Exit Print View

Oracle Secure Global Desktop Administration Guide for Version 4.6

Document Information

Preface

1.  Networking and Security

2.  User Authentication

3.  Publishing Applications to Users

4.  Configuring Applications

5.  Client Device Support

6.  SGD Client and Webtop

7.  SGD Servers, Arrays, and Load Balancing

Arrays

The Structure of an Array

Replicating Data Across the Array

Communication Between Array Members

Secure Intra-Array Communication

Managing Arrays and SGD Servers

Array Resilience

How Array Resilience Works

Failover Stage

Recovery Stage

Examples of How Array Resilience Works

Primary Server Goes Down

Array Splits into Two Arrays

Configuring Arrays

How to Enable Secure Intra-Array Communication

How to Add a Server to an Array (Secure Intra-Array Communication Enabled)

How to Add a Server to an Array (Secure Intra-Array Communication Disabled)

How to Change the Primary Server in an Array

How to Remove a Server From an Array

How to Change the Cipher Suite for Secure Intra-Array Communication

Configuring Array Resilience

How to Enable Array Failover for an Array

How to Configure the Array Failover Grace Period

How to Show the Backup Primaries List for an Array

How to Add an Entry to the Backup Primaries List

How to Change the Position of an Entry in the Backup Primaries List

How to Delete an Entry From the Backup Primaries List

How to Configure the Find New Primary Timeout

How to Configure the Action When Failover Ends

How to Rebuild an Array Manually

Load Balancing

User Session Load Balancing

Using The Load-Balancing JSP Technology Page to Distribute User Sessions

How to Configure the Load-Balancing JSP Technology Page to Distribute User Sessions

Using an External Mechanism to Distribute User Sessions

How to Configure the Load-Balancing JSP Technology Page for an External Load Balancing Mechanism

How to Configure the Load-Balancing JSP Technology Page for Use With My Desktop

Additional Load-Balancing JSP Technology Page Configuration

Using Another Webtop

Localized Splash Screen

Other Variables

Application Session Load Balancing

Application Load Balancing

Defining the Application Servers to Run the Application

Selecting the Load Balancing Method

Load Balancing Groups

How Application Load Balancing Works

Dynamic Application Servers and Load Balancing

Application Server Availability

Application Server Filters

Load Balancing Groups

Server Affinity

The Relative Power of the Application Servers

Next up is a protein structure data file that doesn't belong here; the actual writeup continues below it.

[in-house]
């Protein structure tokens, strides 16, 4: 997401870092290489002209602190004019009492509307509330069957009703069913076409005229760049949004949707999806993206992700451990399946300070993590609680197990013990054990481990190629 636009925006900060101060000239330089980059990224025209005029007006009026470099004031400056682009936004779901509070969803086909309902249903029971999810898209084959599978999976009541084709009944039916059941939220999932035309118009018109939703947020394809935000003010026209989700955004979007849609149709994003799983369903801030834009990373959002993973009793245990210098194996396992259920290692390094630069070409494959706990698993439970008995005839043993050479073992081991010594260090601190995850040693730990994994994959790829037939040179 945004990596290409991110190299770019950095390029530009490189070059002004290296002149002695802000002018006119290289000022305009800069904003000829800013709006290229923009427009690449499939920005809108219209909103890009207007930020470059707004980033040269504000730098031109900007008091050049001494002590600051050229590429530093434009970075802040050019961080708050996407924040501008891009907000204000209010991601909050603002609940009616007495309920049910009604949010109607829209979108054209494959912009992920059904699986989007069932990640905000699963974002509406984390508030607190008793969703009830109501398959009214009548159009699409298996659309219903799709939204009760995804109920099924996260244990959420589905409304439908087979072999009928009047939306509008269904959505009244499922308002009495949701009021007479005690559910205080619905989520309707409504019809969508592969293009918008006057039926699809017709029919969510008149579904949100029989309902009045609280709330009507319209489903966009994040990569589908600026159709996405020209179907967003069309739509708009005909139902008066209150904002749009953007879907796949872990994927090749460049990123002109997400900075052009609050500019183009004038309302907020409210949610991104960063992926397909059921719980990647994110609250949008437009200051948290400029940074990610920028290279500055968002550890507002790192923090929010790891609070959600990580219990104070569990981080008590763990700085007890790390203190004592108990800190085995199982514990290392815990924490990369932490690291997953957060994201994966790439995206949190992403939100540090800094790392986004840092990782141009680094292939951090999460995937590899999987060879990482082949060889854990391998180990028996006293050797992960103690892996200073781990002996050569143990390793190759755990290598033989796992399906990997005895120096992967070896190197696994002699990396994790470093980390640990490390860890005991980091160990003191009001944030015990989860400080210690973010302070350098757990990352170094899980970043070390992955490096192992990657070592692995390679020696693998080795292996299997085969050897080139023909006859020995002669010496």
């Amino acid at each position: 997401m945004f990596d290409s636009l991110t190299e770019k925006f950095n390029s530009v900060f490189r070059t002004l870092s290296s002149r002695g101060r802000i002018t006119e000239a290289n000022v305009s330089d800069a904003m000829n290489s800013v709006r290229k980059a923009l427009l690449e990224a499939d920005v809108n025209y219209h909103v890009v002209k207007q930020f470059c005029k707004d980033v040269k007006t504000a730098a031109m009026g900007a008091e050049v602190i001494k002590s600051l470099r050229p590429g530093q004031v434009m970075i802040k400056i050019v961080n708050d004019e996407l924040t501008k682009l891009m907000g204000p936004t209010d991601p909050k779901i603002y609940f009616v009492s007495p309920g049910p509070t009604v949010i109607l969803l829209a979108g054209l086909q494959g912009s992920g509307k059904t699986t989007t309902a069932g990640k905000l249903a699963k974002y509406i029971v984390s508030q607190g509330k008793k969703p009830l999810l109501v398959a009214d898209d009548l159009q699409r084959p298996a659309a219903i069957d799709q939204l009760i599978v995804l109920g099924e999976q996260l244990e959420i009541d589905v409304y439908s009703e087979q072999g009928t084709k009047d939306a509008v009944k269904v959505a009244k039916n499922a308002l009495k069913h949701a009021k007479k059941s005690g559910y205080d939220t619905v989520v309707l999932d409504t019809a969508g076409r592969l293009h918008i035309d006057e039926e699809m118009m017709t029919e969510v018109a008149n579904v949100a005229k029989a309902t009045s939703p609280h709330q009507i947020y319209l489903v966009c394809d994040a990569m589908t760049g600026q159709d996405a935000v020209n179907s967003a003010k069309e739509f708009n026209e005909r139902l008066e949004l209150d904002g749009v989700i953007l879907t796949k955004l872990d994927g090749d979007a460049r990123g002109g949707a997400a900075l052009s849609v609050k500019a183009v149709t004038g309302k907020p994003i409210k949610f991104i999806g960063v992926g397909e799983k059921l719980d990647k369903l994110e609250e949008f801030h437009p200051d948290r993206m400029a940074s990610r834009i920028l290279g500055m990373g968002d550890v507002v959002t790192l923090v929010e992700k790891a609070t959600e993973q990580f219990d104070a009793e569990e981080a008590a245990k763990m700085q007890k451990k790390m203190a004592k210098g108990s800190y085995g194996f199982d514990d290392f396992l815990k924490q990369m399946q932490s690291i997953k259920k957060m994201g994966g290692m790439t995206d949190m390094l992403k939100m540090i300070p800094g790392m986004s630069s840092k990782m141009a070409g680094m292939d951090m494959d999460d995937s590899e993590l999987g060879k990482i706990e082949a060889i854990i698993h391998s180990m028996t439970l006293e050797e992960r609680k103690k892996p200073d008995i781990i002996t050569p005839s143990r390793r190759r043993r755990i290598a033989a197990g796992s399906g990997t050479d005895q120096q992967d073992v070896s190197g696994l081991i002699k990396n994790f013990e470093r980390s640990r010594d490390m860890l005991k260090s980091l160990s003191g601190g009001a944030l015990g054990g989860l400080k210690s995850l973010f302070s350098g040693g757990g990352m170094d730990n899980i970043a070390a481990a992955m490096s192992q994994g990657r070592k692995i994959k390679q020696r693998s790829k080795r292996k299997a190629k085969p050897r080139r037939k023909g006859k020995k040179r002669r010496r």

Example Relative Power Calculation 1

Example Relative Power Calculation 2

The Application Server With the Least Load

Fewest Application Sessions

Example Load Calculation Using Fewest Application Sessions

Least CPU Usage

Example Load Calculation Using Least CPU Usage

Most Free Memory

Example Load Calculation Using Most Free Memory

How Advanced Load Management Works

Tuning Application Load Balancing

Application Server's Relative Power

Load Balancing Listening Ports

SGD Requests Updates From an Application Server

Frequency of the Load Calculation

Frequency of Updates to the Primary SGD Server

Reliability of CPU and Memory Data

Frequency of Updates to Array Members

Editing Application Load Balancing Properties

The Global Load Balancing Properties File

The Application Server Load Balancing Properties File

How to Create an Application Server Load Balancing Properties File

The Load Balancing Service Properties File

SGD Web Server and Administration Console

Introducing the SGD Web Server

Securing the SGD Web Server

The httpd.conf.secure File

Using the Administration Console

Supported Browsers for the Administration Console

Starting the Administration Console

Deploying the Administration Console on Other Web Application Containers

Avoiding SGD Datastore Update Problems

Performing Array Operations Using the Administration Console

Administration Console Configuration Settings

Number of Search Results

Synchronization Wait Period

Searching and Displaying LDAP Data

Session Timeout

Securing Access to the Administration Console

Monitoring and Logging

The SGD Datastore

User Sessions and Application Sessions

User Sessions

Idle User Session Timeout

Application Sessions

Anonymous Users and Shared Users

Using Log Filters to Troubleshoot Problems With an SGD Server

Selecting a Component and Subcomponent

Selecting the Severity

Using Wildcards

Selecting a Destination

Using Log Files

Using Log Handlers

Examples of Using Log Filters

Viewing Log Output

Using Log Filters for Auditing

Viewing Audit Log Information

Examples of Using Log Filters for Auditing

Using Log Filters to Troubleshoot Problems With Protocol Engines

Examples of Using PE Log Filters

PE Log File Destinations

Viewing PE Log Output

Resetting a PE Log Filter

SGD Web Server Logging

Tomcat JSP Technology Container Logs

Apache Web Server Logs